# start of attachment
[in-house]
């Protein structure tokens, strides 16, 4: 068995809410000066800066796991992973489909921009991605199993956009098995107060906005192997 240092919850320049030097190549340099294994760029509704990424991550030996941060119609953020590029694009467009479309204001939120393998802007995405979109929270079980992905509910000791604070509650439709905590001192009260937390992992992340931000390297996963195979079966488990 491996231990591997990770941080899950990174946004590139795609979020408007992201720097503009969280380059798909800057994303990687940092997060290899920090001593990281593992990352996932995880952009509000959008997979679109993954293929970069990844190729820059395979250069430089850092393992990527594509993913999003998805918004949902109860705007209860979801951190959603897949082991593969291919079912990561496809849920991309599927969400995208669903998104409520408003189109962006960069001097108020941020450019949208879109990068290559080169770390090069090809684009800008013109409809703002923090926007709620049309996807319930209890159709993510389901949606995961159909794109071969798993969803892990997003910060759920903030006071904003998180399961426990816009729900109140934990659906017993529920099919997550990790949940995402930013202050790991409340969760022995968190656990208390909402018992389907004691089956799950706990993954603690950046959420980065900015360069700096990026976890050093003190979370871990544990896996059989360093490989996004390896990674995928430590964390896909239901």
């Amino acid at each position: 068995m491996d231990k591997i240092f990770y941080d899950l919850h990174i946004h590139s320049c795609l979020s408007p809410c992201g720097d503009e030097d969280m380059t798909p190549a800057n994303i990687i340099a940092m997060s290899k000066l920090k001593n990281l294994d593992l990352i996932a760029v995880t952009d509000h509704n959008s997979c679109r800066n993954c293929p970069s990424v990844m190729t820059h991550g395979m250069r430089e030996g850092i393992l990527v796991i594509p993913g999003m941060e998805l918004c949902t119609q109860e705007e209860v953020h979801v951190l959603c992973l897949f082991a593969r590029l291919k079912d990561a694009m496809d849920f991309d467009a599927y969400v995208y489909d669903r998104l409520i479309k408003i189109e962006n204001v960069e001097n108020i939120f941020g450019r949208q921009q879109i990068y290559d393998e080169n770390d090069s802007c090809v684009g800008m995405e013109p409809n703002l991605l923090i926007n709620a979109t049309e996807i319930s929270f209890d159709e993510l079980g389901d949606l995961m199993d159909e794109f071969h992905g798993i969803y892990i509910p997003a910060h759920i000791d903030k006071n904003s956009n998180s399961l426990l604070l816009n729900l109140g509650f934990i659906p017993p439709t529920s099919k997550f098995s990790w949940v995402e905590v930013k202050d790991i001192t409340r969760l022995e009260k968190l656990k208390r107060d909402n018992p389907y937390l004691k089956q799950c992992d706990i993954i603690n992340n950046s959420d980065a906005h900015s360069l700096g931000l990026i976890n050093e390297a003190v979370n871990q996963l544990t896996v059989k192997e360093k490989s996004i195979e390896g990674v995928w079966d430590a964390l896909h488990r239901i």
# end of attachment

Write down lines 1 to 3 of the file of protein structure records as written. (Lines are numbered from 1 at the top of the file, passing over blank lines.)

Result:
[in-house]
């Protein structure tokens, strides 16, 4: 068995809410000066800066796991992973489909921009991605199993956009098995107060906005192997 240092919850320049030097190549340099294994760029509704990424991550030996941060119609953020590029694009467009479309204001939120393998802007995405979109929270079980992905509910000791604070509650439709905590001192009260937390992992992340931000390297996963195979079966488990 491996231990591997990770941080899950990174946004590139795609979020408007992201720097503009969280380059798909800057994303990687940092997060290899920090001593990281593992990352996932995880952009509000959008997979679109993954293929970069990844190729820059395979250069430089850092393992990527594509993913999003998805918004949902109860705007209860979801951190959603897949082991593969291919079912990561496809849920991309599927969400995208669903998104409520408003189109962006960069001097108020941020450019949208879109990068290559080169770390090069090809684009800008013109409809703002923090926007709620049309996807319930209890159709993510389901949606995961159909794109071969798993969803892990997003910060759920903030006071904003998180399961426990816009729900109140934990659906017993529920099919997550990790949940995402930013202050790991409340969760022995968190656990208390909402018992389907004691089956799950706990993954603690950046959420980065900015360069700096990026976890050093003190979370871990544990896996059989360093490989996004390896990674995928430590964390896909239901």
């Amino acid at each position: 068995m491996d231990k591997i240092f990770y941080d899950l919850h990174i946004h590139s320049c795609l979020s408007p809410c992201g720097d503009e030097d969280m380059t798909p190549a800057n994303i990687i340099a940092m997060s290899k000066l920090k001593n990281l294994d593992l990352i996932a760029v995880t952009d509000h509704n959008s997979c679109r800066n993954c293929p970069s990424v990844m190729t820059h991550g395979m250069r430089e030996g850092i393992l990527v796991i594509p993913g999003m941060e998805l918004c949902t119609q109860e705007e209860v953020h979801v951190l959603c992973l897949f082991a593969r590029l291919k079912d990561a694009m496809d849920f991309d467009a599927y969400v995208y489909d669903r998104l409520i479309k408003i189109e962006n204001v960069e001097n108020i939120f941020g450019r949208q921009q879109i990068y290559d393998e080169n770390d090069s802007c090809v684009g800008m995405e013109p409809n703002l991605l923090i926007n709620a979109t049309e996807i319930s929270f209890d159709e993510l079980g389901d949606l995961m199993d159909e794109f071969h992905g798993i969803y892990i509910p997003a910060h759920i000791d903030k006071n904003s956009n998180s399961l426990l604070l816009n729900l109140g509650f934990i659906p017993p439709t529920s099919k997550f098995s990790w949940v995402e905590v930013k202050d790991i001192t409340r969760l022995e009260k968190l656990k208390r107060d909402n018992p389907y937390l004691k089956q799950c992992d706990i993954i603690n992340n950046s959420d980065a906005h900015s360069l700096g931000l990026i976890n050093e390297a003190v979370n871990q996963l544990t896996v059989k192997e360093k490989s996004i195979e390896g990674v995928w079966d430590a964390l896909h488990r239901i």